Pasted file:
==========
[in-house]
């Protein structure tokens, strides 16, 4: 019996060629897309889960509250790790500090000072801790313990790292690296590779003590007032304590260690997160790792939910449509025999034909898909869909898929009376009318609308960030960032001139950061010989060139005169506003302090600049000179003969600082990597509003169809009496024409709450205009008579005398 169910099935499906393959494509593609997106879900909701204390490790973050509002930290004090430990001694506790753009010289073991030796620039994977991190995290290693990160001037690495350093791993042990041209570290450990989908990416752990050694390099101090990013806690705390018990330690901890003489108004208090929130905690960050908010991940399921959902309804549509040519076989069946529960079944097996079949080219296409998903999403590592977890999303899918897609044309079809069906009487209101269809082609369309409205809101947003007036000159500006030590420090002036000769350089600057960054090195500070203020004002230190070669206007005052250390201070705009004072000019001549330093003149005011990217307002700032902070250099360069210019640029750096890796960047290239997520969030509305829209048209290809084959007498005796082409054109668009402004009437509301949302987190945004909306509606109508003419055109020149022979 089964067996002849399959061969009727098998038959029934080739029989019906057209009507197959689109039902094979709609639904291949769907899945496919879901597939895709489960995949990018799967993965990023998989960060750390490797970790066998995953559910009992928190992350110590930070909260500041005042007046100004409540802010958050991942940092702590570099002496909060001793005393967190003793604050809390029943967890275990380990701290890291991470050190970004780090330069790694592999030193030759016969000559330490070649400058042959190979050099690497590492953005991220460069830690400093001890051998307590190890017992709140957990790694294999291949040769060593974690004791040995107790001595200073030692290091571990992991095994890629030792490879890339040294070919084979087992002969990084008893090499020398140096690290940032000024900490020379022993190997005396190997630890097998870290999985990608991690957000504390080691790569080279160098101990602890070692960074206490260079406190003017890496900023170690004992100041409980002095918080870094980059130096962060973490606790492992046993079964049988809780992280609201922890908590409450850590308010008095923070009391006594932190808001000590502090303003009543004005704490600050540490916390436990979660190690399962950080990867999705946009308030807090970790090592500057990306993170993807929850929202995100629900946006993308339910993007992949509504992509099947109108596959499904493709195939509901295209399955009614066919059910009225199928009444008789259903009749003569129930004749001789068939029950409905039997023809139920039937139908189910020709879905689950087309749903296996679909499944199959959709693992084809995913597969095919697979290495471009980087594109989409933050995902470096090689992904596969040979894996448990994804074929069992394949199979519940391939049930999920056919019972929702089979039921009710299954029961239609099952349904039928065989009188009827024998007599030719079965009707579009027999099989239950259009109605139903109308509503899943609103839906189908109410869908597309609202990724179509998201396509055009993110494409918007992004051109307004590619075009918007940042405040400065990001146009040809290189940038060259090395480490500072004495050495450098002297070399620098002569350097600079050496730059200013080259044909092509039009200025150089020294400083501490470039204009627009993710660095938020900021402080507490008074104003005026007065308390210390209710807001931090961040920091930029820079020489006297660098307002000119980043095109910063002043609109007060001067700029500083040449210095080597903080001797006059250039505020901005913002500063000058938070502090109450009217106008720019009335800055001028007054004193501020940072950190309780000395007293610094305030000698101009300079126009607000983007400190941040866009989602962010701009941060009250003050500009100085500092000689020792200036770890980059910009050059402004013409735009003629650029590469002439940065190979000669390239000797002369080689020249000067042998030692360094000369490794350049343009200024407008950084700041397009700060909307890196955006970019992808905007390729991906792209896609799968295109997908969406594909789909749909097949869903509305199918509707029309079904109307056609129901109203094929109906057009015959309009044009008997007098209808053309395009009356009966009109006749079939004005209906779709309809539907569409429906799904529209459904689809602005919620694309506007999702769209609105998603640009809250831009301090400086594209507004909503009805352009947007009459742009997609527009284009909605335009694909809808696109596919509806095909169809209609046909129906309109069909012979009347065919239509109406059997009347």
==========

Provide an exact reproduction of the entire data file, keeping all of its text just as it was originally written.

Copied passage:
[in-house]
């Protein structure tokens, strides 16, 4: 019996060629897309889960509250790790500090000072801790313990790292690296590779003590007032304590260690997160790792939910449509025999034909898909869909898929009376009318609308960030960032001139950061010989060139005169506003302090600049000179003969600082990597509003169809009496024409709450205009008579005398 169910099935499906393959494509593609997106879900909701204390490790973050509002930290004090430990001694506790753009010289073991030796620039994977991190995290290693990160001037690495350093791993042990041209570290450990989908990416752990050694390099101090990013806690705390018990330690901890003489108004208090929130905690960050908010991940399921959902309804549509040519076989069946529960079944097996079949080219296409998903999403590592977890999303899918897609044309079809069906009487209101269809082609369309409205809101947003007036000159500006030590420090002036000769350089600057960054090195500070203020004002230190070669206007005052250390201070705009004072000019001549330093003149005011990217307002700032902070250099360069210019640029750096890796960047290239997520969030509305829209048209290809084959007498005796082409054109668009402004009437509301949302987190945004909306509606109508003419055109020149022979 089964067996002849399959061969009727098998038959029934080739029989019906057209009507197959689109039902094979709609639904291949769907899945496919879901597939895709489960995949990018799967993965990023998989960060750390490797970790066998995953559910009992928190992350110590930070909260500041005042007046100004409540802010958050991942940092702590570099002496909060001793005393967190003793604050809390029943967890275990380990701290890291991470050190970004780090330069790694592999030193030759016969000559330490070649400058042959190979050099690497590492953005991220460069830690400093001890051998307590190890017992709140957990790694294999291949040769060593974690004791040995107790001595200073030692290091571990992991095994890629030792490879890339040294070919084979087992002969990084008893090499020398140096690290940032000024900490020379022993190997005396190997630890097998870290999985990608991690957000504390080691790569080279160098101990602890070692960074206490260079406190003017890496900023170690004992100041409980002095918080870094980059130096962060973490606790492992046993079964049988809780992280609201922890908590409450850590308010008095923070009391006594932190808001000590502090303003009543004005704490600050540490916390436990979660190690399962950080990867999705946009308030807090970790090592500057990306993170993807929850929202995100629900946006993308339910993007992949509504992509099947109108596959499904493709195939509901295209399955009614066919059910009225199928009444008789259903009749003569129930004749001789068939029950409905039997023809139920039937139908189910020709879905689950087309749903296996679909499944199959959709693992084809995913597969095919697979290495471009980087594109989409933050995902470096090689992904596969040979894996448990994804074929069992394949199979519940391939049930999920056919019972929702089979039921009710299954029961239609099952349904039928065989009188009827024998007599030719079965009707579009027999099989239950259009109605139903109308509503899943609103839906189908109410869908597309609202990724179509998201396509055009993110494409918007992004051109307004590619075009918007940042405040400065990001146009040809290189940038060259090395480490500072004495050495450098002297070399620098002569350097600079050496730059200013080259044909092509039009200025150089020294400083501490470039204009627009993710660095938020900021402080507490008074104003005026007065308390210390209710807001931090961040920091930029820079020489006297660098307002000119980043095109910063002043609109007060001067700029500083040449210095080597903080001797006059250039505020901005913002500063000058938070502090109450009217106008720019009335800055001028007054004193501020940072950190309780000395007293610094305030000698101009300079126009607000983007400190941040866009989602962010701009941060009250003050500009100085500092000689020792200036770890980059910009050059402004013409735009003629650029590469002439940065190979000669390239000797002369080689020249000067042998030692360094000369490794350049343009200024407008950084700041397009700060909307890196955006970019992808905007390729991906792209896609799968295109997908969406594909789909749909097949869903509305199918509707029309079904109307056609129901109203094929109906057009015959309009044009008997007098209808053309395009009356009966009109006749079939004005209906779709309809539907569409429906799904529209459904689809602005919620694309506007999702769209609105998603640009809250831009301090400086594209507004909503009805352009947007009459742009997609527009284009909605335009694909809808696109596919509806095909169809209609046909129906309109069909012979009347065919239509109406059997009347």